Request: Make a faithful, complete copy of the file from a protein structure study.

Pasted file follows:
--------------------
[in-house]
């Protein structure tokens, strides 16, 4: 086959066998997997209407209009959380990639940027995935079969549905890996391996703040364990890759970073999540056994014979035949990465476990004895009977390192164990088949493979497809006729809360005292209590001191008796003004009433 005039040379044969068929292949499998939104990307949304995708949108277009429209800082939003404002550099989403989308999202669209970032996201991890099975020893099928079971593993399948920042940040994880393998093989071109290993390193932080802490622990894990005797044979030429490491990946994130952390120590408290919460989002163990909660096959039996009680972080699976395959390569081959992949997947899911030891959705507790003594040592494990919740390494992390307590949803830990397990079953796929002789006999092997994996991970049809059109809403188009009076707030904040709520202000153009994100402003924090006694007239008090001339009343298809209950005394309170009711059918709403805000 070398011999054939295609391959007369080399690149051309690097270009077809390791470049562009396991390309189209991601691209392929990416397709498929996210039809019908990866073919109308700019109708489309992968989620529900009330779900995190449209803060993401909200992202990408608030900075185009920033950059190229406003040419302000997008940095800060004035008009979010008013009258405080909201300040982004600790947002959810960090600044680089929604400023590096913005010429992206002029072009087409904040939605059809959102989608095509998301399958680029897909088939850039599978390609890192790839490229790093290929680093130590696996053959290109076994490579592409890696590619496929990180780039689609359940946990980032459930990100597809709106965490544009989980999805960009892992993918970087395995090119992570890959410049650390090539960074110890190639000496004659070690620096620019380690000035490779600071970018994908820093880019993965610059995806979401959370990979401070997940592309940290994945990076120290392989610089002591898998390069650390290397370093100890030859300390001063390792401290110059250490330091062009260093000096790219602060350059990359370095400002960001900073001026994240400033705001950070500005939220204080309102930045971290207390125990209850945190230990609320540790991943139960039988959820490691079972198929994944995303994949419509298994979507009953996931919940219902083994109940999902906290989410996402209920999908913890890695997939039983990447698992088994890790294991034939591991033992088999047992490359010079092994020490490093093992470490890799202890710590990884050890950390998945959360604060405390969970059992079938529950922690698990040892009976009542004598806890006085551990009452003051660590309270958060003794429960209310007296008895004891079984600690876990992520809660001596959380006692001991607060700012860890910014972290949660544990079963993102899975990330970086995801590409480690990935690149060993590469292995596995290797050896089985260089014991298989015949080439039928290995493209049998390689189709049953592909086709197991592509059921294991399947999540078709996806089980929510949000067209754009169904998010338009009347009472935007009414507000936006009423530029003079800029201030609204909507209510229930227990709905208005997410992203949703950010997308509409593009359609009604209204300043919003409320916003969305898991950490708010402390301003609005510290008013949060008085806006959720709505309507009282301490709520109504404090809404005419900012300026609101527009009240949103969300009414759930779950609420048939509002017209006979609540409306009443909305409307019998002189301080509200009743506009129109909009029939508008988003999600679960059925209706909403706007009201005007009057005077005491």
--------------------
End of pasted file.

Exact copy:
[in-house]
């Protein structure tokens, strides 16, 4: 086959066998997997209407209009959380990639940027995935079969549905890996391996703040364990890759970073999540056994014979035949990465476990004895009977390192164990088949493979497809006729809360005292209590001191008796003004009433 005039040379044969068929292949499998939104990307949304995708949108277009429209800082939003404002550099989403989308999202669209970032996201991890099975020893099928079971593993399948920042940040994880393998093989071109290993390193932080802490622990894990005797044979030429490491990946994130952390120590408290919460989002163990909660096959039996009680972080699976395959390569081959992949997947899911030891959705507790003594040592494990919740390494992390307590949803830990397990079953796929002789006999092997994996991970049809059109809403188009009076707030904040709520202000153009994100402003924090006694007239008090001339009343298809209950005394309170009711059918709403805000 070398011999054939295609391959007369080399690149051309690097270009077809390791470049562009396991390309189209991601691209392929990416397709498929996210039809019908990866073919109308700019109708489309992968989620529900009330779900995190449209803060993401909200992202990408608030900075185009920033950059190229406003040419302000997008940095800060004035008009979010008013009258405080909201300040982004600790947002959810960090600044680089929604400023590096913005010429992206002029072009087409904040939605059809959102989608095509998301399958680029897909088939850039599978390609890192790839490229790093290929680093130590696996053959290109076994490579592409890696590619496929990180780039689609359940946990980032459930990100597809709106965490544009989980999805960009892992993918970087395995090119992570890959410049650390090539960074110890190639000496004659070690620096620019380690000035490779600071970018994908820093880019993965610059995806979401959370990979401070997940592309940290994945990076120290392989610089002591898998390069650390290397370093100890030859300390001063390792401290110059250490330091062009260093000096790219602060350059990359370095400002960001900073001026994240400033705001950070500005939220204080309102930045971290207390125990209850945190230990609320540790991943139960039988959820490691079972198929994944995303994949419509298994979507009953996931919940219902083994109940999902906290989410996402209920999908913890890695997939039983990447698992088994890790294991034939591991033992088999047992490359010079092994020490490093093992470490890799202890710590990884050890950390998945959360604060405390969970059992079938529950922690698990040892009976009542004598806890006085551990009452003051660590309270958060003794429960209310007296008895004891079984600690876990992520809660001596959380006692001991607060700012860890910014972290949660544990079963993102899975990330970086995801590409480690990935690149060993590469292995596995290797050896089985260089014991298989015949080439039928290995493209049998390689189709049953592909086709197991592509059921294991399947999540078709996806089980929510949000067209754009169904998010338009009347009472935007009414507000936006009423530029003079800029201030609204909507209510229930227990709905208005997410992203949703950010997308509409593009359609009604209204300043919003409320916003969305898991950490708010402390301003609005510290008013949060008085806006959720709505309507009282301490709520109504404090809404005419900012300026609101527009009240949103969300009414759930779950609420048939509002017209006979609540409306009443909305409307019998002189301080509200009743506009129109909009029939508008988003999600679960059925209706909403706007009201005007009057005077005491």